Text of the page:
Republicans are planning for a vote next week on a bill to fund the day-to-day operations of the government through the Sept. 30 end of the 2013 fiscal year, while keeping in place the $85 billion in automatic cuts.
The need to keep the government's doors open and lights on - or else suffer the first government shutdown since 1996 - requires the GOP-dominated House and the Democratic-controlled Senate to agree. Right now they hardly see eye to eye.
The House GOP plan, unveiled to the rank and file Wednesday, would award the Pentagon and the Veterans Affairs Department with their line-by-line budgets, for a more-targeted rather than indiscriminate batch of military cuts.
But it would deny domestic agencies the same treatment, which has whipped up opposition from veteran Democratic senators on the Appropriations Committee. Domestic agencies would see their budgets frozen, which would mean no money for new initiatives such as cybersecurity or for routine increases for programs such as low-income housing.
"We're not going to do that," said Sen. Tom Harkin, D-Iowa. "Of course not."
By freezing budgets for domestic agencies, the Republican plan would also deny additional money to modernize the U.S. nuclear arsenal and to build new Coast Guard cutters. GOP initiatives such as more money for the Small Business Administration or fossil fuels research would be hurt as well, but there's little appetite for the alternative, which is to stack more than $1 trillion worth of spending bills together for a single up-or-down vote.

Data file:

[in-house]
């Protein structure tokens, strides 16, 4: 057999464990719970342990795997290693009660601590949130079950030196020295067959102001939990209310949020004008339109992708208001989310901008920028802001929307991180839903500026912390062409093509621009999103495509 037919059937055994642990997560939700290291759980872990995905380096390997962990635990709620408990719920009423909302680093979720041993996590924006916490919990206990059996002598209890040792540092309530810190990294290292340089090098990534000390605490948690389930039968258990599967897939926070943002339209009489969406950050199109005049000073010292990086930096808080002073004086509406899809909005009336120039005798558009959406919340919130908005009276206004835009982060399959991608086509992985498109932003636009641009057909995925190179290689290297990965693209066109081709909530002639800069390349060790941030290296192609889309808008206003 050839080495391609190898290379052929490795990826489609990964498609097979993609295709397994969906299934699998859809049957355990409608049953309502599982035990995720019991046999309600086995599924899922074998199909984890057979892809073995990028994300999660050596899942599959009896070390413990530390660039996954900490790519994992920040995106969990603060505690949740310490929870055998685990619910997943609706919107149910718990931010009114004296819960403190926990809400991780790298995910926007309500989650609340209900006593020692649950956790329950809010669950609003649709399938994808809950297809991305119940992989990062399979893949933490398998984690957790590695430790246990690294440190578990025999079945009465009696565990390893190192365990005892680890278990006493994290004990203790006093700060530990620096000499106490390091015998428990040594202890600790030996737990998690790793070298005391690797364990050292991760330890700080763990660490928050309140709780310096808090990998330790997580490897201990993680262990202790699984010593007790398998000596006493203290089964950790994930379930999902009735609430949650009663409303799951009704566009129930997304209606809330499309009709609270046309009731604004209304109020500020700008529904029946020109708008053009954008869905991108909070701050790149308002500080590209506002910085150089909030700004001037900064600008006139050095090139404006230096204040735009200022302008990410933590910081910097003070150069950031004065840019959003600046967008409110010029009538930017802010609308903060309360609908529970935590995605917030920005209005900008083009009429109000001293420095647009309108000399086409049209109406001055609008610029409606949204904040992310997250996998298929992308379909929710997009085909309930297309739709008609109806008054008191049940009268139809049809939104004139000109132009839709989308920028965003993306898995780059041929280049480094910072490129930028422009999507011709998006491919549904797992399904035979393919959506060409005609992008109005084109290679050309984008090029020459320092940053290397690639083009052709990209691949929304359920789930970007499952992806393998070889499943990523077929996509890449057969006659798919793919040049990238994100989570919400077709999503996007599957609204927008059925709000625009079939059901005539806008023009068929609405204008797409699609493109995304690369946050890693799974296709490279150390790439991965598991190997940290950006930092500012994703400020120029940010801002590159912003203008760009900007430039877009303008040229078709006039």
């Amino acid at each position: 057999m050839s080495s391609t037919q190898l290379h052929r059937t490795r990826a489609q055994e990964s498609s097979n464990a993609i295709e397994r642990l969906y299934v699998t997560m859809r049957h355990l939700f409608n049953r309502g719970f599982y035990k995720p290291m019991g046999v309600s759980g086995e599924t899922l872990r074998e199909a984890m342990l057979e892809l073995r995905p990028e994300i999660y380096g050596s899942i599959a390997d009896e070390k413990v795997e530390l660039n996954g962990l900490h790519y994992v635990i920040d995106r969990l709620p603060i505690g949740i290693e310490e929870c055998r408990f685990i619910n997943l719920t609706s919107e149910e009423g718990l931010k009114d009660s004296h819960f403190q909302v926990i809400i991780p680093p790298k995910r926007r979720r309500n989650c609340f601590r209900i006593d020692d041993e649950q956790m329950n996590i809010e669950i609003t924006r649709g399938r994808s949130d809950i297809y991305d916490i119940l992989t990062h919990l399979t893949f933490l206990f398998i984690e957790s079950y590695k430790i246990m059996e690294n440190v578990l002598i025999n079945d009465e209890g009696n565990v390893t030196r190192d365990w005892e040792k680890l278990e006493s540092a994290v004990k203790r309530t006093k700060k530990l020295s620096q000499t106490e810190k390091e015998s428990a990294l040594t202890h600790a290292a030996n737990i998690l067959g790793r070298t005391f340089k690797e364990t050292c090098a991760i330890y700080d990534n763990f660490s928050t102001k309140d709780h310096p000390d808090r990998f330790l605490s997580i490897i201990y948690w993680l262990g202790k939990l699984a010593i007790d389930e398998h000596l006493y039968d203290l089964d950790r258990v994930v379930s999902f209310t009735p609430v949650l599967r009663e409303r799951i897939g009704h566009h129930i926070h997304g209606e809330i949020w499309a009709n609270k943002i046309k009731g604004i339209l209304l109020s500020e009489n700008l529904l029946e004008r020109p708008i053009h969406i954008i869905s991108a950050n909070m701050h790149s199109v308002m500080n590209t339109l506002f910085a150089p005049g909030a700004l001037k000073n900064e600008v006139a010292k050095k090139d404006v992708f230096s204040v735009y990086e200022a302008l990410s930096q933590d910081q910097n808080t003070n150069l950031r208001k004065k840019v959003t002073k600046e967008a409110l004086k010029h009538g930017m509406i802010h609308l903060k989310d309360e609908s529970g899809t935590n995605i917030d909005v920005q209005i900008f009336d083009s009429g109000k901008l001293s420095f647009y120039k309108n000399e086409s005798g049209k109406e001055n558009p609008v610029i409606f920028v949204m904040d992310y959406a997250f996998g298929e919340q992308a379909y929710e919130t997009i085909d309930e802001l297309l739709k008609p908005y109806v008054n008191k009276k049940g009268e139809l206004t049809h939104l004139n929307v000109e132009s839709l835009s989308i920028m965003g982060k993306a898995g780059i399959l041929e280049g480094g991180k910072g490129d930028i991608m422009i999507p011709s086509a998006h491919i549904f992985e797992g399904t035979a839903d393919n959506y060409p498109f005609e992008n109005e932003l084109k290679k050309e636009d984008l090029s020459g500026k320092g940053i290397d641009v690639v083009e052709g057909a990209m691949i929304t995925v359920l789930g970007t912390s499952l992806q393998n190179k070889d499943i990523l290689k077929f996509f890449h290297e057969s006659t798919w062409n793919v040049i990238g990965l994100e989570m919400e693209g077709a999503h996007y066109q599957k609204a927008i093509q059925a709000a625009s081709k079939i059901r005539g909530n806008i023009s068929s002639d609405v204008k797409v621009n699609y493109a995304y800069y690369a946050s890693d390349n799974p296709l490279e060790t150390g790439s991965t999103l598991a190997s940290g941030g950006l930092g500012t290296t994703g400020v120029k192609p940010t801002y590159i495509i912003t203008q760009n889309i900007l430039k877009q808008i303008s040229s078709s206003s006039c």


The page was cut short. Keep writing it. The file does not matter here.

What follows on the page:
The GOP move to add the line-by-line spending bills for the Pentagon and veterans programs to the catchall spending bill would give the military much-sought increases for force readiness and the VA additional funding for health care.
But that approach has few fans in the White House, which is seeking money to implement Obama's signature efforts to overhaul financial regulation and the nation's health care system, or the Democratic Senate, where veteran members of the Appropriations Committee want to add a stack of bills covering domestic priorities like homeland security, NASA and federal law enforcement agencies like the FBI.
"You need balance," said Sen. Chuck Schumer, D-N.Y. "We feel as strongly about the domestic side as we do defense."